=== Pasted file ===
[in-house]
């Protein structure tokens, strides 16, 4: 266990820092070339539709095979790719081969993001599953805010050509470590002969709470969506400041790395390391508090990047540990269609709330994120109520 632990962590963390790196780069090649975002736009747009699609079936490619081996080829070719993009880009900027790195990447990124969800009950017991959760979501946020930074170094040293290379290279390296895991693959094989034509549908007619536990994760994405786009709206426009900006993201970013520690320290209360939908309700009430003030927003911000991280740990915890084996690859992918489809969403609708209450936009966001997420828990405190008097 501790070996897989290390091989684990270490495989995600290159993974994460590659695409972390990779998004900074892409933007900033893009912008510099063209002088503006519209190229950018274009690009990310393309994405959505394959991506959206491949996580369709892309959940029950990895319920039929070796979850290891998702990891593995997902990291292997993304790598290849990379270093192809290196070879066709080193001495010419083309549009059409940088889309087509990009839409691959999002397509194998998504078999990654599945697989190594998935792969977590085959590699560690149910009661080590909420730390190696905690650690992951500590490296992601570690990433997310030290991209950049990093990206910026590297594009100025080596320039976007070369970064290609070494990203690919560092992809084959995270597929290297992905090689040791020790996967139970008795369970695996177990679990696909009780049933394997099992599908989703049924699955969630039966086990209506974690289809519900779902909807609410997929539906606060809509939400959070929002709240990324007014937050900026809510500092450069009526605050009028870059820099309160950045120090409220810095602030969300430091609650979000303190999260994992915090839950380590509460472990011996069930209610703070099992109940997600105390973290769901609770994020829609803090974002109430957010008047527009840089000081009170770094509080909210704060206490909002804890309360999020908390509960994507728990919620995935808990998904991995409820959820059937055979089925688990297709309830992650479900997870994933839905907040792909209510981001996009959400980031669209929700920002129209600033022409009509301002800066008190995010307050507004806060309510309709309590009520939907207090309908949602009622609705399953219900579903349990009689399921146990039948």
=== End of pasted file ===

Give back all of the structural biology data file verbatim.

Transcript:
[in-house]
């Protein structure tokens, strides 16, 4: 266990820092070339539709095979790719081969993001599953805010050509470590002969709470969506400041790395390391508090990047540990269609709330994120109520 632990962590963390790196780069090649975002736009747009699609079936490619081996080829070719993009880009900027790195990447990124969800009950017991959760979501946020930074170094040293290379290279390296895991693959094989034509549908007619536990994760994405786009709206426009900006993201970013520690320290209360939908309700009430003030927003911000991280740990915890084996690859992918489809969403609708209450936009966001997420828990405190008097 501790070996897989290390091989684990270490495989995600290159993974994460590659695409972390990779998004900074892409933007900033893009912008510099063209002088503006519209190229950018274009690009990310393309994405959505394959991506959206491949996580369709892309959940029950990895319920039929070796979850290891998702990891593995997902990291292997993304790598290849990379270093192809290196070879066709080193001495010419083309549009059409940088889309087509990009839409691959999002397509194998998504078999990654599945697989190594998935792969977590085959590699560690149910009661080590909420730390190696905690650690992951500590490296992601570690990433997310030290991209950049990093990206910026590297594009100025080596320039976007070369970064290609070494990203690919560092992809084959995270597929290297992905090689040791020790996967139970008795369970695996177990679990696909009780049933394997099992599908989703049924699955969630039966086990209506974690289809519900779902909807609410997929539906606060809509939400959070929002709240990324007014937050900026809510500092450069009526605050009028870059820099309160950045120090409220810095602030969300430091609650979000303190999260994992915090839950380590509460472990011996069930209610703070099992109940997600105390973290769901609770994020829609803090974002109430957010008047527009840089000081009170770094509080909210704060206490909002804890309360999020908390509960994507728990919620995935808990998904991995409820959820059937055979089925688990297709309830992650479900997870994933839905907040792909209510981001996009959400980031669209929700920002129209600033022409009509301002800066008190995010307050507004806060309510309709309590009520939907207090309908949602009622609705399953219900579903349990009689399921146990039948």